Back in December, the Los Angeles Angels signed Japanese Phenom Shohei Ohtani. Ohtani has made many headlines for his talent and is even being called the Japanese Babe Ruth. The unique thing about Ohtani is that he can pitch and hit. In five seasons for the Nippon Ham Fighters of the Japanese League, Ohtani posted a .286/.358/.500 slash line with 48 home runs. He also tallied a 2.52 ERA and a 1.076 WHIP with 624 punch outs in 543 IP. There is no question this kid possesses a ton of talent, and his upside is through the roof at just the age of 23.
When Ohtani signed back in December, the league and the Angels themselves had high hopes for Ohtani in the big leagues. But his spring training performance might have made some people change their opinions. In 32 spring training at-bats, Ohtani only registered four hits while managing to strike out almost one-third of the time. On the pitching side, in 2 appearances, he allowed 8 earned runs in 2 ⅔ innings. Although, of the 8 outs he managed to record, 5 of them were punch outs.
Fast forward to opening day, where Ohtani batted 8th in the DH spot for the Angels, going 1-for-5 with a strikeout. The left handed hitter turned on the first pitch he saw in his first big league at bat and singled to right field. His next three plate appearances went groundout to 2nd, ground out to 1st, and ground out to 2nd, and then, in the 11th, he struck out on a foul tip. Ohtani sat the next 2 games, which brings us to yesterday when he gets his first start on the mound.
In the first inning, he got leadoff man Marcus Semien swinging on 4 pitches. He gets the next man to pop out, and then gets Matt Olson swinging on 3 pitches. 1 big league inning down and no damage done. The second inning starts with Khris Davis going down swinging, but then things got a little ugly. Matt Joyce and Stephen Piscotty both singled, followed by a Matt Chapman 3 run homerun. Following the home run, Ohtani was lights out the rest of the game. He got the next two men to groundout and didn’t allow a hit the next four innings. The only man to reach base after Chapman’s home run was Matt Joyce, who walked in the 4th.
— Gary Phillips (@GaryHPhillips) April 1, 2018
The Angels were able to give Ohtani a win in his first big league start. He finished the game only allowing 3 earned runs on 3 hits while walking only 1, and recording 6 strikeouts in 6 innings.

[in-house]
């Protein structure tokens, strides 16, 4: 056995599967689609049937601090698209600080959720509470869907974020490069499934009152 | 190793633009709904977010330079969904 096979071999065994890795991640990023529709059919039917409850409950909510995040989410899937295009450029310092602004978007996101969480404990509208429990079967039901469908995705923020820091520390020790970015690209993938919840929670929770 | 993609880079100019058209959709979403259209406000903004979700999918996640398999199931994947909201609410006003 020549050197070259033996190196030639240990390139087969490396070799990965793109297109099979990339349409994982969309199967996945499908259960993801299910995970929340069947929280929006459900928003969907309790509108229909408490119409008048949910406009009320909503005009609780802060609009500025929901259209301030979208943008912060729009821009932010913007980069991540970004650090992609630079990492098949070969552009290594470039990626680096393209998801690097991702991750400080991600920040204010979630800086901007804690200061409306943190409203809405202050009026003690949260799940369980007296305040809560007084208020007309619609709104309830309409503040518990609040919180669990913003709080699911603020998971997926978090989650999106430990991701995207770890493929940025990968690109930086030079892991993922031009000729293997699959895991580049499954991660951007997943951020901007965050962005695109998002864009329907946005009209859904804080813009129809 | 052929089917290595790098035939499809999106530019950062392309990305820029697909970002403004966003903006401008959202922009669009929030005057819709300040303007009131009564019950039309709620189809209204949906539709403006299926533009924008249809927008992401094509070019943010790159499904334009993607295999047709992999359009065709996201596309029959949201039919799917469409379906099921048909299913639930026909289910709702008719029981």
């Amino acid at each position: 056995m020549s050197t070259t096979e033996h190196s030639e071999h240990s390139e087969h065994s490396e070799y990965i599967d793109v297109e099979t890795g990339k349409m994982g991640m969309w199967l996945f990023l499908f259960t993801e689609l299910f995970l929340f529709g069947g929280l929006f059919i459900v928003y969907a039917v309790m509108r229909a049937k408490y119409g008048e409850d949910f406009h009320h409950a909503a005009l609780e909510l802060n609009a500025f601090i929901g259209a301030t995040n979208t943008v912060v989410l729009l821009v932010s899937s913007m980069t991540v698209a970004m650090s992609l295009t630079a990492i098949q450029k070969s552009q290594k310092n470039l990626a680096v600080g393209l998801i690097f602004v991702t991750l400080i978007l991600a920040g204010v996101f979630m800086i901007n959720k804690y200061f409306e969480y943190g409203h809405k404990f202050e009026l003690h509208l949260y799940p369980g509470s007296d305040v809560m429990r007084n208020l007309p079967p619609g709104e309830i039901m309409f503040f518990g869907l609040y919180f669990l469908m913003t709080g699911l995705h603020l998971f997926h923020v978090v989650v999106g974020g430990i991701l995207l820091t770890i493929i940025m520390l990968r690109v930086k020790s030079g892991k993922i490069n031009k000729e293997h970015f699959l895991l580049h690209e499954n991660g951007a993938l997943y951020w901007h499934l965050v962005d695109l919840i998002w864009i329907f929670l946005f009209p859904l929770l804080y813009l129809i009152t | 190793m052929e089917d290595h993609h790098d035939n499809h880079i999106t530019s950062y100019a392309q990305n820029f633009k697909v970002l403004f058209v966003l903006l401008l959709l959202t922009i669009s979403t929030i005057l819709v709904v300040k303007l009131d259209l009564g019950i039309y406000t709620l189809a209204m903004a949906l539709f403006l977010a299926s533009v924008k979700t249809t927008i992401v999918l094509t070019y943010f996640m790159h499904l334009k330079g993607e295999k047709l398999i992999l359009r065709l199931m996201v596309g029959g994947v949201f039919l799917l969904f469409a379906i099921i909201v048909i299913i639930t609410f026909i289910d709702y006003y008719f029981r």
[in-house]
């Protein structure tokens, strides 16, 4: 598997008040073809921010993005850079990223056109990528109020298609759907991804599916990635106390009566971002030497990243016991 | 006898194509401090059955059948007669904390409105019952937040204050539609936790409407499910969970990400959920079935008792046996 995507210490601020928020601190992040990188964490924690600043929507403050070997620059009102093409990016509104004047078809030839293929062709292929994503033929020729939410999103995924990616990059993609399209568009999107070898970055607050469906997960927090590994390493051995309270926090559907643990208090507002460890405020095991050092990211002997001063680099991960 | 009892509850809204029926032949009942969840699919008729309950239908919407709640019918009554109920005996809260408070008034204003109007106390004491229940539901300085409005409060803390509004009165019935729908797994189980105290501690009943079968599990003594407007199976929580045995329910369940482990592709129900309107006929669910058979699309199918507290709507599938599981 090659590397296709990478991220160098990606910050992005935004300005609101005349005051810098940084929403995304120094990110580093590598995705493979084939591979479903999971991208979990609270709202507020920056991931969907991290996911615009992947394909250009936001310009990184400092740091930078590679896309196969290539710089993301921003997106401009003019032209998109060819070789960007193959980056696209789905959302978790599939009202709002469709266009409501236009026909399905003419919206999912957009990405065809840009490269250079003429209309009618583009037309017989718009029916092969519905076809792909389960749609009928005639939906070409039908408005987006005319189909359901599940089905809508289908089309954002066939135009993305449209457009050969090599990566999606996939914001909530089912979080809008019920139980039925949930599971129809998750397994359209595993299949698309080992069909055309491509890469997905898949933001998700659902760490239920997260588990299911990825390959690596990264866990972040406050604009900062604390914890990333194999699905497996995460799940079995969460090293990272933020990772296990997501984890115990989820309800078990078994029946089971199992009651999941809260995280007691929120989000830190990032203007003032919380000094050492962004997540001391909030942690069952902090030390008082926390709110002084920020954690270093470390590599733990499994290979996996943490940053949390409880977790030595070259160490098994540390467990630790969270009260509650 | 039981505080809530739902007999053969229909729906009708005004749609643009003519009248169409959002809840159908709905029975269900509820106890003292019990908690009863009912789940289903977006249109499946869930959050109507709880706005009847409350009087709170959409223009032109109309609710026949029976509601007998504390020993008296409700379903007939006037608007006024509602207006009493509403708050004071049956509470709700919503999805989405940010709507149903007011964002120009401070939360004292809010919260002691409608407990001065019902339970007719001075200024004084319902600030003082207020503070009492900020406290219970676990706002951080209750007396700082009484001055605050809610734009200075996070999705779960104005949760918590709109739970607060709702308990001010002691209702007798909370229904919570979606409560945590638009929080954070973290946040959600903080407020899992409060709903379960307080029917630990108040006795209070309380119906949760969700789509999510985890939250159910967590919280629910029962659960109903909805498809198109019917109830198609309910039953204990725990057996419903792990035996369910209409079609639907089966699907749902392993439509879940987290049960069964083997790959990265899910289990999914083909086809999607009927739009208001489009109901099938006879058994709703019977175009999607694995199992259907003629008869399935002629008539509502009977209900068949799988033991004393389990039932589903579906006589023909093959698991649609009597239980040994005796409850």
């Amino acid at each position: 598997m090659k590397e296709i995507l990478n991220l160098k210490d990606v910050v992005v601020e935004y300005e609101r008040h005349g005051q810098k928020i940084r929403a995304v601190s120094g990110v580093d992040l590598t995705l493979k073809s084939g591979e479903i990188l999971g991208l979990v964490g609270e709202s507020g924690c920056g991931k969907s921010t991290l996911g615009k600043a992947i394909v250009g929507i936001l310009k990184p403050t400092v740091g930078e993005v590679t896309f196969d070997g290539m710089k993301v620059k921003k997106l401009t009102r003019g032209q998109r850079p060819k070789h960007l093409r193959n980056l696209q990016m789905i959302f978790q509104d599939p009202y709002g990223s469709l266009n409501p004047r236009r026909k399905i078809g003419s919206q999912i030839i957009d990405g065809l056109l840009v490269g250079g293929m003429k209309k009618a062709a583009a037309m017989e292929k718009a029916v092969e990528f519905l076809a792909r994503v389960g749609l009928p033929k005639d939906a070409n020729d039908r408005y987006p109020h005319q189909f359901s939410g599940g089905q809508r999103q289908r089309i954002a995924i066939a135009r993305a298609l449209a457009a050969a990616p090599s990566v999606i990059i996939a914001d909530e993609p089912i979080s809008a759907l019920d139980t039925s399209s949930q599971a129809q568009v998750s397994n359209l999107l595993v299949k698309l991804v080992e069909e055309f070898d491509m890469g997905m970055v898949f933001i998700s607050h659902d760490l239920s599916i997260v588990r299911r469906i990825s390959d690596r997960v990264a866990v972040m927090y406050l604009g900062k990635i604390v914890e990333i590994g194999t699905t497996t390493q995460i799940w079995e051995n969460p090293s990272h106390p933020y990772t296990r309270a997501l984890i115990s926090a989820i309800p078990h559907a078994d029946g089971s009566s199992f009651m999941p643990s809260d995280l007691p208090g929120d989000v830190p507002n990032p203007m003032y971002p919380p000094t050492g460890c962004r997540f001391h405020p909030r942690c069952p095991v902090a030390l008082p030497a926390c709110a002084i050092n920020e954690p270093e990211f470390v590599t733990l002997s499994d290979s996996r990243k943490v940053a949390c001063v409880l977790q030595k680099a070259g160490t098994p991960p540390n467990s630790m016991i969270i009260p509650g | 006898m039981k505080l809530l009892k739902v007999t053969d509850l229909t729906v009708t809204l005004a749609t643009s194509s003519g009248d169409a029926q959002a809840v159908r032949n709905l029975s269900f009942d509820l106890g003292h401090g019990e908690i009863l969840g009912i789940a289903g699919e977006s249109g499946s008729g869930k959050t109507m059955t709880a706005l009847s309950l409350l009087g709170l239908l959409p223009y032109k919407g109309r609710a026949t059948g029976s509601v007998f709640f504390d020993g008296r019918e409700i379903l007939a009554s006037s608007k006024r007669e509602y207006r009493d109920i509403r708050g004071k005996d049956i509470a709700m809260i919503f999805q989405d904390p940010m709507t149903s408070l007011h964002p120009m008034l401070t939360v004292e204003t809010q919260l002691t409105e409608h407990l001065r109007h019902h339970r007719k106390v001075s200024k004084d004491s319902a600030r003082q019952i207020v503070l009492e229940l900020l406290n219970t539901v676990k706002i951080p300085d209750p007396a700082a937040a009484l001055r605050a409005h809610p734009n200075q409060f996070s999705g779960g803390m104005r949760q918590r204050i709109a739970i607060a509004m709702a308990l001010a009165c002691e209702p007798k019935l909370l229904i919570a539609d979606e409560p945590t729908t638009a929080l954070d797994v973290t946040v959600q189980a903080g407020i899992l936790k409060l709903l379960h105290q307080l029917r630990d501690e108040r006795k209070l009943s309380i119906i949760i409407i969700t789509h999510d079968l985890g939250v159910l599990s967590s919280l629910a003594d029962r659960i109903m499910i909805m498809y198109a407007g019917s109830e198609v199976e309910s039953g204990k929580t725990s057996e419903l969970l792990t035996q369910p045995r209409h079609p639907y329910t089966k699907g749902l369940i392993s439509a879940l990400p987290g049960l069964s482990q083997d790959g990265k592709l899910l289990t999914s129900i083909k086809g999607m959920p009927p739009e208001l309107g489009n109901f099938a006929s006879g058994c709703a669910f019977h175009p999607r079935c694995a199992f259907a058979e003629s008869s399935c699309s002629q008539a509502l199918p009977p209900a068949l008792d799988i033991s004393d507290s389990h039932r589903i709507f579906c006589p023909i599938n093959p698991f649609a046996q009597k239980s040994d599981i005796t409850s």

Aside from the 2nd inning hiccup, Ohtani looked sharp. His fastball averaged 98 mph and had a 19% swing and miss rate. His fastball topped out at 99.6 mph. He also possesses a slider and a nasty split finger that will embarrass a lot of hitters.
"Obviously I'm very happy, satisfied with my outing. I'm more happy the team got the victory."
— MLB Pipeline (@MLBPipeline) April 2, 2018
Although it is hard to make assumptions from the first weekend of the season, it appears that Ohtani will make his mark on the mound rather than behind the plate. But with only 5 at-bats and 6 innings pitched, it is hard to generate a solid conclusion. We will have to wait another month or two until he gets up to around 100 plate appearances and 6 or 7 starts on the mound. But for the time being, let’s enjoy his first bit of success in the big leagues.
I never really generated an opinion on Ohtani during spring training because I wanted to wait until the start of the season since we know that you don’t look at a guys spring training number the majority of the time. But after watching what he did today against the A’s, I am currently all aboard the Ohtani wagon. This kid is just 23 and has the ability to be a stud in the big leagues. His next start is to be determined, but I would assume he will get a nod next weekend when the Angels play the Athletics again, this time in Los Angeles. If he keeps it up, the Angels could finally have their stud on the mound to compliment Mike Trout in the field, and if by any means both hitting and pitching pan out, the Angels could be a serious threat in the American League.